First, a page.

Iris Waste Diversion Specialist Sarah Archer, hired by the Barry County Solid Waste Oversight Committee to help find a solution to low recycling in the county, reported on the first phase of her Recycling Assessment Report to Barry County Commissioners Tuesday.
She noted the good and the not so-good state of recycling in Barry County.
“I’m really impressed with what’s going on here, it’s a pleasure to see a lot of recycling here in the county,” she said.
However, the national average of recycling is 30 percent, Michigan and Barry County’s recycle rate is 15 percent. Governor Rick Snyder has set a goal of upping Michigan’s recycling rate from 15 to 45 percent by setting up a panel to to evaluate current solid waste laws and find ways for sustainable management of solid waste to avoid sending it to a landfill, Archer said.
While some waste haulers in the county offer curb side recycling for a fee, few people take advantage of it, she noted. Some townships offer 24 hour open air unstaffed recycling bins at township halls, some municipalities offer drop-off sites or transfer stations. The waste and recycling stations are gated and have limited hours of operation open only to residents whose municipalities pay for the operation. Waste Management accepts recycle items at the Hastings landfill, charging non-Hastings residents for its use, she said.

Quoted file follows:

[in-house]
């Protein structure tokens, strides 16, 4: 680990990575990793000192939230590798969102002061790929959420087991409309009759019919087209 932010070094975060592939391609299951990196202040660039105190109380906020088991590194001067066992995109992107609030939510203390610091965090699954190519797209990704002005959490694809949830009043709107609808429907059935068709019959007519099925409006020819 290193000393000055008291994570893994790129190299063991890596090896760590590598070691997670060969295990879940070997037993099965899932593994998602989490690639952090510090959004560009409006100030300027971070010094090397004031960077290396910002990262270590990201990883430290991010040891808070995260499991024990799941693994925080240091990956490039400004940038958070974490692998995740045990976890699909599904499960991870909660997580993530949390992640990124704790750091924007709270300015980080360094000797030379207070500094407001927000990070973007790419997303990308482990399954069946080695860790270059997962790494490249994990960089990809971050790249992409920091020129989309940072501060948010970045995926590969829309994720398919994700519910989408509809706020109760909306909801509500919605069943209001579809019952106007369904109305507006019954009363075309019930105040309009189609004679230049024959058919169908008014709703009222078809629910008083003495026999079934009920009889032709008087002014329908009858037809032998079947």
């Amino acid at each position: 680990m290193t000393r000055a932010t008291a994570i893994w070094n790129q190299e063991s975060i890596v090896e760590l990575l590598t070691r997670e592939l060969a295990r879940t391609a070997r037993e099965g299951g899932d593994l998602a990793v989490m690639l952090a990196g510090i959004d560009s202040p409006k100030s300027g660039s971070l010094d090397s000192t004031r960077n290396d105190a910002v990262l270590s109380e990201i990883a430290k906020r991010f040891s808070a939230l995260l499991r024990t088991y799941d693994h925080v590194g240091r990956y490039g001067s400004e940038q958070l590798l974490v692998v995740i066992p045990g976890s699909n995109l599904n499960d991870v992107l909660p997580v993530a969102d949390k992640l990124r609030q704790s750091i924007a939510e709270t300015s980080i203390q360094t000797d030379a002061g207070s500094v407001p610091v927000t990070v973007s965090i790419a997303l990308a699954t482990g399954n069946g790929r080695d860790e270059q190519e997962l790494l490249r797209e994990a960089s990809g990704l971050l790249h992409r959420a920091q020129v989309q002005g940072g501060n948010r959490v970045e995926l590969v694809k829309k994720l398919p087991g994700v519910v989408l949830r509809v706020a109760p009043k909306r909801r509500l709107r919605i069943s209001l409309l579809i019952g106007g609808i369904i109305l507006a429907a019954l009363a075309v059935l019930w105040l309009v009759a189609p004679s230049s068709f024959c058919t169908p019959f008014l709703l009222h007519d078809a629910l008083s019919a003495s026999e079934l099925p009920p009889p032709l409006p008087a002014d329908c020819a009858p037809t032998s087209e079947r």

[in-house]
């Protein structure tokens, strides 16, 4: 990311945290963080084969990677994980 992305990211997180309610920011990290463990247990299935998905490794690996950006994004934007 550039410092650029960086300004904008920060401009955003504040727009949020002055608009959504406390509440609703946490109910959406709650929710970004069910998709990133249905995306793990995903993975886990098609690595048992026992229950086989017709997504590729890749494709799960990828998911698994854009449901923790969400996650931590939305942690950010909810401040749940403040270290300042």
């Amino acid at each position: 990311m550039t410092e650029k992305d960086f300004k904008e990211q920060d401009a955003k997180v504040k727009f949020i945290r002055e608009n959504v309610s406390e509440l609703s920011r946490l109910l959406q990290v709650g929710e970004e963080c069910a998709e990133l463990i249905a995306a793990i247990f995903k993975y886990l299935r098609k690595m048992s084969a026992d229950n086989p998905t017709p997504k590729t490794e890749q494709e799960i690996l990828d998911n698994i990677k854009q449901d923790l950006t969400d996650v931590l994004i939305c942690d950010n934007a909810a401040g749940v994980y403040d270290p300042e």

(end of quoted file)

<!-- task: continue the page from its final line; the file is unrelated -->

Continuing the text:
“Many opportunities exist for recycling in Barry County; however further research is needed to determine actual participation levels and volume of materials diverted,” she said. “Based on the data gathered for this study and the subjective information provided by municipal officials, a low recycling participation rates is suspected,” she wrote in her report.
Phase two of her analysis, which she will present in October, will be a comprehensive look at all facets of recycling, with a strong focus on communication and education of county residents and more specific recommendations to the BCSWOC and the commission, she said.
A county website, an open phone line to answer questions, a recycling guide and eliminating barriers to recycling are some ways that will help increase the recycling participation rate, she concluded.
In other business Tuesday, the commissioners voted unanimously to approve a MDOT offer to pave a 10-foot wide section of the Paul Henry Thornapple Trail from across the Nashville VFW Post 8260 to Fuller Elementary School as a detour for pedestrians when the bridge over Quaker Bridge on M-66 is replaced.
Barry County Parks & Recreation representative Patricia Johns said the MDOT will pay the $75,000 cost of the project and is also considering funding improvements on the trail going across Nashville VFW’s property.
Rick Moore, also with Parks & Recreation, said he has talked to every property owner along the section of trail and all are in favor of the paving.